Thanks largely to Lou Ferrigno’s pec-tacular TV character, if there’s one pose most associated with Hulking out, it’s the crab-style most muscular. And the cable crossover best approximates that pose. This exercise used to have a lightweight reputation as a precontest detailer. But Big Ramy does it year-round. “It’s great for a strong contraction, and it keeps tension on the pecs from start to finish,” he says. Unlike dumbbell flyes, this standing cable flye maintains stress at contraction to target the inner pecs.
Elssbiay sets the pulleys of a cable crossover station to their highest levels. He then brings his arms in a downward hugging motion from up and out to down and in, leaning forward on each rep as if he were crunching a most muscular. His hands are together or nearly together at contractions. “When my hands are close, I pause for about a second, and I squeeze as hard as I can,” he says. He does four or five sets of 12 to 15 reps.
This is the last exercise in his chest routine.
The traditional cable crossover targets mostly your lower and inner pecs. To hit more of your upper and inner pecs, set the pulleys at low levels and bring the handles up (to your face or higher) and in on every rep.
ISO-LATERAL MACHINE ROW
Big Ramy constructed one of the most Brobdingnagian backs ever beheld with more machine rows than free-weight rows. Yes, barbells and dumbbells provide more freedom of movement than most machines, but mechanical contraptions also have a couple of key advantages over ’bells. First, sitting against a machine’s chest pad locks you in place, so you can’t sway and distribute stress from your lats to your spinal erectors. Second, you’re usually able to get a stronger (and longer) contraction with a machine. Finally, Elssbiay often selects an iso-lateral machine (meaning the two arms move independently). This allows him to find a slightly different pace and range of motion for each arm; or he can work each side independently, doing the reps of a set for his right side and then the reps for his left side.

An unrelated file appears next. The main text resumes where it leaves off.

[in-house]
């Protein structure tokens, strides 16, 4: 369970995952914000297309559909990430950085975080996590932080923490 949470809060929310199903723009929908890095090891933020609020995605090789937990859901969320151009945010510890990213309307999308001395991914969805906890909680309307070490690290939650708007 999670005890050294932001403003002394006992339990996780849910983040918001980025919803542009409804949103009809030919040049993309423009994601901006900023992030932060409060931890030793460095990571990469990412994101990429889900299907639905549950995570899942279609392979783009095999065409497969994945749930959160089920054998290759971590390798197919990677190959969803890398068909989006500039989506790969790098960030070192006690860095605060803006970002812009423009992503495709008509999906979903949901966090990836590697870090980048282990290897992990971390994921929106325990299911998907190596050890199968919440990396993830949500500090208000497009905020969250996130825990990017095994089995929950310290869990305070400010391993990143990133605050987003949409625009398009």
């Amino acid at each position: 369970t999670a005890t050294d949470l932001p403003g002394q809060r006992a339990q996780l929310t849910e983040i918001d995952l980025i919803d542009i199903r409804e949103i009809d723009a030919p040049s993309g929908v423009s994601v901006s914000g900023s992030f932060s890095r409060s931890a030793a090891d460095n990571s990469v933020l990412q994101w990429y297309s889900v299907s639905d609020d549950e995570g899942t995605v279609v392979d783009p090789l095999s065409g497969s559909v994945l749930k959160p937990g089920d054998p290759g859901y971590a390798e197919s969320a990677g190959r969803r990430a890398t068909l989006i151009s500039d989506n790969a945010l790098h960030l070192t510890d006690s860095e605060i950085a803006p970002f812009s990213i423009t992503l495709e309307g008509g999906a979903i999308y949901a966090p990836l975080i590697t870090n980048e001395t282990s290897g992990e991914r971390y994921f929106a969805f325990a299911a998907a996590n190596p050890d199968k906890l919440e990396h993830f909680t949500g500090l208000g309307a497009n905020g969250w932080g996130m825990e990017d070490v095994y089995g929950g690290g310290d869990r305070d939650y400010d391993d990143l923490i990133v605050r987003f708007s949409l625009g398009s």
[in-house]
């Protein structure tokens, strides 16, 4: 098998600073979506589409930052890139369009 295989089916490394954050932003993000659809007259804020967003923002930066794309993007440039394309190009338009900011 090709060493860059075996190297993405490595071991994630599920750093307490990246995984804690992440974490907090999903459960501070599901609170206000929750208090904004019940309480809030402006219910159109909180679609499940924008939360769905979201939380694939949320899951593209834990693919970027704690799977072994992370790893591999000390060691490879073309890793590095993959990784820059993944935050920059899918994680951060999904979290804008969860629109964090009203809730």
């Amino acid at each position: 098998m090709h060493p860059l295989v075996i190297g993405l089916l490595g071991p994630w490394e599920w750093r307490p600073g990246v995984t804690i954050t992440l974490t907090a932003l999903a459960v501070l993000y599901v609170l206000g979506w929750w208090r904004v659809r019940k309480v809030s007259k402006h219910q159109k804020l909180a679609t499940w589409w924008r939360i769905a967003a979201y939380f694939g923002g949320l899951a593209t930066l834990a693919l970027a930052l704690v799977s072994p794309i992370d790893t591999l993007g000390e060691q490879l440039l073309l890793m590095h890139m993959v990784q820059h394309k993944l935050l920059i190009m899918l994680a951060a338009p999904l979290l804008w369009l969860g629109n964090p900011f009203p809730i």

“I’ll do these either one-arm or two-arm,” he says. “It just depends on how I feel and what else I do in my back routine. But I like them both ways equally.” If he does two-arm rows, he’ll often stand, so he can pull the handles a little lower into his sides. If he does one-arm rows, he’ll place the leg opposite from the rowing arm forward. “I want a strong base, so I stay steady,” he says. In either case, he keeps his chest against the support pad throughout each rep and gets maximum stretches and contractions. As with most machine exercises, he tends to hold contractions for a second, though he usually can’t do this on his final reps when fighting fatigue. He goes for four or five sets of eight to 15 reps.
He starts his back routine with pulldowns. After that, machine rows could come at any time in the workout. Often two or three of a routine’s five back exercises are machine rows of varying types.
Most machines allow you to choose myriad styles of grips. Usually, Big Ramy prefers a parallel (palms facing the center axis) grip or nearly parallel grip. Depending on the machine, you may be able to choose from a panoply of grips: wide, medium, narrow, parallel, underhand, or overhand. Each will stress your upper back muscles in a slightly different way.
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